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Bible Commentaries

John Dummelow's Commentary on the Bible
Genesis 31

 

 

Verses 1-55


Jacob's Return from Haran

4-13. Jacob attributes his prosperity to God's favour.

14-16. Rachel and Leah point out that their father had no claim on them, since Jacob had won them by his services, and Laban had given them no share in the profits he had made through their husband's labours. They agree to leave their home.

19. The images] Heb. teraphim. These were figures of metal, wood, or clay of varying sizes, apparently in human form. They probably answered to the 'Lares and Penates,' or household gods of the Romans, which were supposed to ward off danger from the home and to bring luck. This would explain Rachel's reason for stealing them. Laban speaks of them as 'my gods' in Genesis 31:30. There is an, interesting reference to them in 1 Samuel 19:13, 1 Samuel 19:16. From Ezekiel 21:21; RV it is clear they were connected with magic and soothsaying. It has been suggested that in some cases the teraphim were mummied human heads, perhaps of ancestors, and were consulted in some way as an oracle. Whatever they were, it is not probable that their possession by the Jews interfered seriously with belief in and worship of God, though we find their use rightly denounced as superstitious. The following passages refer to the teraphim: Judges 17:5; 1 Samuel 15:23; RV 2 Kings 23:24; RV Hosea 3:4; Zechariah 10:2 RV. Payne Smith remarks on 'the tendency of uneducated minds, even when their religion is in the main true, to add to it some superstitions, especially in the way of fashioning for themselves some lower mediator.'

21. The river] the Euphrates. Gilead] Hebrew territory E. of the Jordan.

24. Either good or bad] cp. Genesis 24:50. God warns Laban to restrain his feelings.

27. Tabret] i.e. 'tambourine.'

30. My gods] see on Genesis 31:19.

34. The camel's furniture] a sort of palanquin or basket-seat bound upon the camel.

40. Frost by night] Hot as the days are in the East, it often becomes very cold when the sun goes down.

42. The fear of Isaac] the God whom Isaac feared and reverenced.

4352. Laban and Jacob conclude a covenant of friendship. 'The narrative.. is disconnected, and full of duplications, and is certainly the result of a union of several sources' (D.). The main features are the erection of a great stone as a memorial pillar by Jacob, and the collection of a heap of stones on which the covenant meal was held: cp. Genesis 26:30. The cairn of stones and pillar were erected as witnesses to Jacob's promise that he would not ill-treat Laban's daughters, and to an agreement pledging both Jacob and Laban to regard Mt. Gilead as a boundary which neither must cross with hostile motives. The narrative was of special interest in after times as the original settlement of the border between Israel and Syria (represented by Jacob and Laban).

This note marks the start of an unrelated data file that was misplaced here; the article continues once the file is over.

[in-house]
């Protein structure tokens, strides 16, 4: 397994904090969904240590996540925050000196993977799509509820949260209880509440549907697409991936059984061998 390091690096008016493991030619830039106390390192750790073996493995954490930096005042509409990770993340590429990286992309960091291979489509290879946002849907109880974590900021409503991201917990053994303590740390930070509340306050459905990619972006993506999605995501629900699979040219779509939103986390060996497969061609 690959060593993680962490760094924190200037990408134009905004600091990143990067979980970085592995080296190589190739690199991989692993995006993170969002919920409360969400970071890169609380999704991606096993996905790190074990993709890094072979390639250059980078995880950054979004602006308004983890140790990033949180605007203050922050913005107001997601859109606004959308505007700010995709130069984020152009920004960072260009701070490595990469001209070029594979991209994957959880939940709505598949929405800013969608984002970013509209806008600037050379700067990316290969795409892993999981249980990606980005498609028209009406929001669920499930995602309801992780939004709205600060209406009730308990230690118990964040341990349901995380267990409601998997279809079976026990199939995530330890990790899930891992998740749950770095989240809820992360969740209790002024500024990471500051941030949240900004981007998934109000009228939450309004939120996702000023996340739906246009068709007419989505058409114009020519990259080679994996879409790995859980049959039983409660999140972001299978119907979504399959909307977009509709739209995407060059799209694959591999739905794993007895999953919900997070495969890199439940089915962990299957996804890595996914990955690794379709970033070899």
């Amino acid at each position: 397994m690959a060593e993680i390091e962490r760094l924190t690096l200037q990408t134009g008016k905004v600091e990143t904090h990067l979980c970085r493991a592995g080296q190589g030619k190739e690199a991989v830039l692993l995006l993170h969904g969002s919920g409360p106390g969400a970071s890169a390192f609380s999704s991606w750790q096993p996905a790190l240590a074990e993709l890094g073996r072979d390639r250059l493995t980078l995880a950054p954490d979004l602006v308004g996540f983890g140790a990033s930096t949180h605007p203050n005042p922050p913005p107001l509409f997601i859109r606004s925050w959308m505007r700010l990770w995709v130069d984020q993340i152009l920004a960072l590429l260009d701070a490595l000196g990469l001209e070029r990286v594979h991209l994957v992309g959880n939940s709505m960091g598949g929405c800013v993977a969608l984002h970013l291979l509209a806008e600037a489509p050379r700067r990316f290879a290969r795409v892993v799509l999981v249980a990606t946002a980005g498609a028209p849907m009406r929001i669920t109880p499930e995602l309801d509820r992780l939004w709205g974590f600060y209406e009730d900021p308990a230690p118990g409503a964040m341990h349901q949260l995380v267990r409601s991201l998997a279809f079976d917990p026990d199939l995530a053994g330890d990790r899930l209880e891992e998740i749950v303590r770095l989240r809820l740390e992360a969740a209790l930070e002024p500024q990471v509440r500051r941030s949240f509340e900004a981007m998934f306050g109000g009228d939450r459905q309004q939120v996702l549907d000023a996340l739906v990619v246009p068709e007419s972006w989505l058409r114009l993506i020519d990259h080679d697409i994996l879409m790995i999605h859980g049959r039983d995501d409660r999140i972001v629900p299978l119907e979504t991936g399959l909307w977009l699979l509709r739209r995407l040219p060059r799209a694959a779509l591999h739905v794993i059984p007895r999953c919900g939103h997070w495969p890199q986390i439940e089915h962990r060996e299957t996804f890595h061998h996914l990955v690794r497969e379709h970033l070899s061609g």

47. Jegar-sahadutha. Galeed] We have here the popular etymology of the name Gilead. Both words in the text mean 'heap of witness,' the former being Aramaic, the latter Hebrew. The double designation is due to the fact that the place is regarded as a boundary between Syria and Israel. It may be remarked here that Hebrew is but one branch of a great family of languages spoken in Western Asia between the Mediterranean and the Euphrates, to which the general name of Semitic is applied. This is usually divided into (1) the South Semitic, which includes Arabic, classical and modern, and Ethiopie; and (2) the North Semitic. The latter again comprises three main branches, viz. (a) Assyrian-Babylonian in the East, the language of the cuneiform inscriptions; (b) Aramaic, in the northern parts of Mesopotamia and Syria; it is to this dialect, incorrectly styled Chaldee, that the first name in the text belongs, and in it certain parts of Ezra and Daniel are written. From Isaiah 36:11 we gather that it was used as the diplomatic language in the 8th cent. b.c.; and it ultimately took the place of Hebrew as the language of Palestine. The language of the Jewish Targums is a form of Aramaic, and so too is Syriac. The third branch of the North Semitic language is (c) the Canaanitic, which comprises Hebrew, and closely connected with it, Phœnician or Punic. From this table it appears that Abraham coming from the East would find in Canaan a dialect very closely akin to that with which he was familiar, and that he (or his descendants) adopted it. In all probability his native dialect was Aramaic, spoken at Haran in Mesopotamia. Or he may have spoken the language of Assyria, which, as the Tel el A marna tablets show, was the official language of communication between Palestine and Egypt in the 15th cent. b.c.

49. Mizpah] 'Outlook place.'

54. Did eat bread] in token of friendship.

55. It is pleasant to read of this happy ending to years of strife.

 


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Bibliography Information
Dummelow, John. "Commentary on Genesis 31:4". "John Dummelow's Commentary on the Bible". https://www.studylight.org/commentaries/dcb/genesis-31.html. 1909.

Lectionary Calendar
Thursday, October 17th, 2019
the Week of Proper 23 / Ordinary 28
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